Monday, December 15, 1997
The White Circus
Welcome to Edi Podivinsky's life on the road
In fact, our World Cup season officially opened in late November at Park City, Utah, with Banff's own Thomas Grandi winning Canada's first World Cup men's medal in the giant slalom event.
The following week was supposed to see the opened WC downhill (DH) for men at beautiful Whistler Mountain, B.C., but unfortunately we were not able to stage our race because of inclement weather.
The WC (as Calgary's Ken Read coined it, the "White Circus") then moved to Beaver Creek, Col. Typically, the World Cup DH season opener is held on a course that is a little easier than most. The athletes and the officials have always felt it is better to start the season on an easier type of course. That has certainly not been the case this year. Had Whistler been able to host the opener, it would have been one of the fastest, most dangerous and exciting courses of the year.
As it turns out, Beaver Creed was also a very fast and dangerous course, claiming among its victims Blue River, B.C.-based Cary Mullen, who will be out indefinitely after suffering a concussion from a spectacular finish-line crash. Cary is recovering in Calgary with some nerve damage behind his left eye.
Cary, we are wishing you all the best for a quick recovery and prompt return.
Unfortunately, we were unable to capitalize on our home-continent advantage. We had only one racer in the top 15, Brian Stemmle, from Aurora, Ont., who seems to have recaptured his form of a few season ago. I am disappoint with my result, but I realize I have always had my problems at the beginning of the season, and I was looking forward to the next race here, where we have been successful in the past.
Traveling to Val d'Isere to me signifies the real start of the season. As long as I have been on the team, only once have we not started the season there. It is a two-day trip from Canada and we left Vancouver last Monday evening, arriving in Zurich, Switzerland, Tuesday afternoon. But the time we got our luggage and cars, it was Tuesday night, and we drove to a place halfway to Val d'Isere called Annecy. The next day, we drove the rest of the way to the mountain, where we unpacked, threw our mattresses on the floor to sleep because the beds are so soft, and got ready for the following day's training run.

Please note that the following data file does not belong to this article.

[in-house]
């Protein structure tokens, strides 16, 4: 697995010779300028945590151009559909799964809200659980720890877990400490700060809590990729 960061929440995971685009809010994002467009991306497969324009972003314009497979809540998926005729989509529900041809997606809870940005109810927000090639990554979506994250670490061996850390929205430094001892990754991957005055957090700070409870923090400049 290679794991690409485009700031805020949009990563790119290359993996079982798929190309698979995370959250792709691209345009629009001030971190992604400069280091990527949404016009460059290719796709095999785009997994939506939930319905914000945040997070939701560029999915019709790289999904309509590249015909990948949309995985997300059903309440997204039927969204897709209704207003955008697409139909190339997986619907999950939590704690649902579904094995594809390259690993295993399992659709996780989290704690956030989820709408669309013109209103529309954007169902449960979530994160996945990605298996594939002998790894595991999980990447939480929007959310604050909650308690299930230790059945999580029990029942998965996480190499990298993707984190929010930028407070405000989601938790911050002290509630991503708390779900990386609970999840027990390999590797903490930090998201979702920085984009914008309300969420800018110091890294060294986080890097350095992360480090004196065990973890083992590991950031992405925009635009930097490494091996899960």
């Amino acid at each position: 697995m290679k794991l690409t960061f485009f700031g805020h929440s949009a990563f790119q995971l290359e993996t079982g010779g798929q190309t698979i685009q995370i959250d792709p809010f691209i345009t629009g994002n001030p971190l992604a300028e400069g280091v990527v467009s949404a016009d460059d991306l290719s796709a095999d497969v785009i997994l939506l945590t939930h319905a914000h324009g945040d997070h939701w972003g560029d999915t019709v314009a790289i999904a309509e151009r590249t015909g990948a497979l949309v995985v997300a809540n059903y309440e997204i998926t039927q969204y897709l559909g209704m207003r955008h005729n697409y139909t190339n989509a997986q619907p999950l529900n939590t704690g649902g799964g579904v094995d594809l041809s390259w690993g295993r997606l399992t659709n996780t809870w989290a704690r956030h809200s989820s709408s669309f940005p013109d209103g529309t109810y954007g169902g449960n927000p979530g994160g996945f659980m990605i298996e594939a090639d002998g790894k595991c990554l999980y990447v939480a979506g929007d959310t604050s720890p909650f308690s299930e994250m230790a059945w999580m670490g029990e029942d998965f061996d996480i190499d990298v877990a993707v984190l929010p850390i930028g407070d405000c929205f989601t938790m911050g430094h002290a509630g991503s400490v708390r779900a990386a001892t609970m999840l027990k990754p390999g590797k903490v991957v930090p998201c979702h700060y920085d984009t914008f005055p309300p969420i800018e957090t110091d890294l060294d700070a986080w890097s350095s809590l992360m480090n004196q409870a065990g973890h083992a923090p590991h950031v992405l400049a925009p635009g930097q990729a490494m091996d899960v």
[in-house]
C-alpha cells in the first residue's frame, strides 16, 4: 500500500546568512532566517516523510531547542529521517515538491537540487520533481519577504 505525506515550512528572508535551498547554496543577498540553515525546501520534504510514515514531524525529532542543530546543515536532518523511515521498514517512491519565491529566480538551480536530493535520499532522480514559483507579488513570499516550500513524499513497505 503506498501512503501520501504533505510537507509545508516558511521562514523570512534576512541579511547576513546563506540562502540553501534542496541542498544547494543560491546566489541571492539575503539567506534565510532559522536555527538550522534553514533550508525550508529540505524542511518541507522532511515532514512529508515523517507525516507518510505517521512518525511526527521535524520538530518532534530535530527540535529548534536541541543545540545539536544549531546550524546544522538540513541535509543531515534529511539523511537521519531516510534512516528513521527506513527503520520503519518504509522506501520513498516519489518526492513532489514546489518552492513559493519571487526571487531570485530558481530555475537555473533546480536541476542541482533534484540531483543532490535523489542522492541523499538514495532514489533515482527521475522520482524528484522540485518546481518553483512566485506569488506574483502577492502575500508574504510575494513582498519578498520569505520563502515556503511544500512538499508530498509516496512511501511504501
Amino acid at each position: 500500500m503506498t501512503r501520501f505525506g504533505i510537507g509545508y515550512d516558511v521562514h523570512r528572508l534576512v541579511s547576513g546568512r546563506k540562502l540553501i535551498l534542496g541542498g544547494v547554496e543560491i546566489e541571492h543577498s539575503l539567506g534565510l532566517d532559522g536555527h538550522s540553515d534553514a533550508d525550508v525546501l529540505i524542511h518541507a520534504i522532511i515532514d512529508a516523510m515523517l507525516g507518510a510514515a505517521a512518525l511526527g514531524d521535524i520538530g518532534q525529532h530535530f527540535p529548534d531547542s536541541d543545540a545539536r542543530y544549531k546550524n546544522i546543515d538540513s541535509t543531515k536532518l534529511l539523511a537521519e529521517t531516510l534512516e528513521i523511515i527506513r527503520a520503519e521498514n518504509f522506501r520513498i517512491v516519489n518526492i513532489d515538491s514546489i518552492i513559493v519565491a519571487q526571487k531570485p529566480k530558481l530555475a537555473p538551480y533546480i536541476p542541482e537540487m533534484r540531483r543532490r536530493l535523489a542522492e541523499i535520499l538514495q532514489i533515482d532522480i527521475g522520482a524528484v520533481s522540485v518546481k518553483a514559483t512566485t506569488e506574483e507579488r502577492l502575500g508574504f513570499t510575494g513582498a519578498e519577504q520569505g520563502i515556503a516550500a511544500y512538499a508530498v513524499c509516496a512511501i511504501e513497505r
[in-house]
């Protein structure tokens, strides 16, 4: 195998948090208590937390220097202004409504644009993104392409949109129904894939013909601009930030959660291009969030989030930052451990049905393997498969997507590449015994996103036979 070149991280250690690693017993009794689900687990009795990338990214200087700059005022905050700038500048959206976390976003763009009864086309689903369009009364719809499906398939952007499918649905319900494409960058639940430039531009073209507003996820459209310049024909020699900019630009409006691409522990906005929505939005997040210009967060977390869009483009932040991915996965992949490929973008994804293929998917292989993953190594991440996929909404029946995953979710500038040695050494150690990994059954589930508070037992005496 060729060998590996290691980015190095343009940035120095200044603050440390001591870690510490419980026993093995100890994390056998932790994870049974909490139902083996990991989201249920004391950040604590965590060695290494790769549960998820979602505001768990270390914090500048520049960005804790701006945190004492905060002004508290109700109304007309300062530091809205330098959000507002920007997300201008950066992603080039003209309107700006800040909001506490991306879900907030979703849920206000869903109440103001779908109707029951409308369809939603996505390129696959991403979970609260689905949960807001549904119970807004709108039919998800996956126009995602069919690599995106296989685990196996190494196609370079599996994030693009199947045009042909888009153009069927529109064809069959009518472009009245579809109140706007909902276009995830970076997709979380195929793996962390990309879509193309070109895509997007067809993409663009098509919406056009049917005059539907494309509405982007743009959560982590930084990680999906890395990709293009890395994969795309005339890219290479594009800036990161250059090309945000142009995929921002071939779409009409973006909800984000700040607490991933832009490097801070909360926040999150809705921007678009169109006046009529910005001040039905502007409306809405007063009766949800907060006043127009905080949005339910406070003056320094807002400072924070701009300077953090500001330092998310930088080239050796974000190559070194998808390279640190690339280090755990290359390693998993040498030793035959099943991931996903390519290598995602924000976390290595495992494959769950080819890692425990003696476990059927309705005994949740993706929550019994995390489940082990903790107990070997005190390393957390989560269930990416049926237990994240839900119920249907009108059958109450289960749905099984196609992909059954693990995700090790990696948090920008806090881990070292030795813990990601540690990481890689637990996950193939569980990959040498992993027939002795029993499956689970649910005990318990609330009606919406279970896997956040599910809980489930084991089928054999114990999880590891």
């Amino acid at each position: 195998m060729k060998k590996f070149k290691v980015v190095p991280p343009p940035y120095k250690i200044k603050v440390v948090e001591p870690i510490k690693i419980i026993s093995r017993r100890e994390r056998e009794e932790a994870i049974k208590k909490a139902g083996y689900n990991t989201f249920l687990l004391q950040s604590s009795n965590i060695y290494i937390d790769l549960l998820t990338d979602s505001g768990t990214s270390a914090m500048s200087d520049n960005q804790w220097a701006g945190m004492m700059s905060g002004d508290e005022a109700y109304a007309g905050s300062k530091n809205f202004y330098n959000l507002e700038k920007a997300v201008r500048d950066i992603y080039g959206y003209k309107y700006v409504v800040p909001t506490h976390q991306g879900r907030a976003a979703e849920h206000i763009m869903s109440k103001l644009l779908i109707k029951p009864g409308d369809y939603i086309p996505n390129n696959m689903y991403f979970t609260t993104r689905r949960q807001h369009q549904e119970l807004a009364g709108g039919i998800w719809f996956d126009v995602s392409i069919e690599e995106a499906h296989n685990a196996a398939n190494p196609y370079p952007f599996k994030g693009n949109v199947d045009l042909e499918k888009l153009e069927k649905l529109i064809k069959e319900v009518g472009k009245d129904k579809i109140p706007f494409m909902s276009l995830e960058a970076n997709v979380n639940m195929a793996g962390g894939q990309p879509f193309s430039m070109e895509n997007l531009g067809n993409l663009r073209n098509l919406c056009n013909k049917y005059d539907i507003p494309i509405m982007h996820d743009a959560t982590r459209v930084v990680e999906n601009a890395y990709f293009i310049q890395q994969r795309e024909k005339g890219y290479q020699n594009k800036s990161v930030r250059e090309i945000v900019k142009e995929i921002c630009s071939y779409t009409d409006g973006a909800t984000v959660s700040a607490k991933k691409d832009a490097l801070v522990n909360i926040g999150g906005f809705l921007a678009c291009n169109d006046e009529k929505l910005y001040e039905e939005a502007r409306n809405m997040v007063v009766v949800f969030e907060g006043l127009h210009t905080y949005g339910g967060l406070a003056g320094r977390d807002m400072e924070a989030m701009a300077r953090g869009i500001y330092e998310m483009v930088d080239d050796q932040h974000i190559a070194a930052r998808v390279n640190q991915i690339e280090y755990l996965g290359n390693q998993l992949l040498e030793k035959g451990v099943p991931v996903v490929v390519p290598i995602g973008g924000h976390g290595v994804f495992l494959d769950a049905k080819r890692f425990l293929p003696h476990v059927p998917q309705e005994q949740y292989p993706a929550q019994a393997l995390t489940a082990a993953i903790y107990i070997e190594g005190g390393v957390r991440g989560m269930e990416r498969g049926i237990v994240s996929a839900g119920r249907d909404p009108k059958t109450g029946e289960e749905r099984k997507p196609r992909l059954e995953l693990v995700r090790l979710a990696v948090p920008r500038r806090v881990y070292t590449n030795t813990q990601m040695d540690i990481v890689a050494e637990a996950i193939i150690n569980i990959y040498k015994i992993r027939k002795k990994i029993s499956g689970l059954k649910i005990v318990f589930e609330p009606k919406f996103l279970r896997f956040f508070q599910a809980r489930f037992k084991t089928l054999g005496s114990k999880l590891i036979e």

The program for Wednesday was one training run, however, the weather did not clear and it looked bad for Thursday too. One more typical day in the life of a ski racer. The snow conditions in Europe have also felt the effects of El Nino this season -- Val d'Isere barely scraping by with the minimum snow requirements need to hold a WC race. The town was almost void of all snow, but the DH track was covered with artificial snow so that it looked like a long white carpet rolled straight down the hill, surrounded by the requisite orange fencing on both sides of the course, and on both sides of that, green grass.
Thursday's scheduled training run, like is so often the case in Val d'Isere, was canceled. We had high winds on the top of the mountain as well as rain.
On a day like that, though, we were still up at 6 a.m. (we are all wide awake at that time anyway due to the nine-hour time difference with Vancouver). We had breakfast and then waited in our hotel. At 10 a.m. we had the final word the day was a washout, so we headed to the gym instead. We played some basketball, did some race simulation type jumping. We ate lunch, and then tried to stay awake (jet lag) in the afternoon by staying active.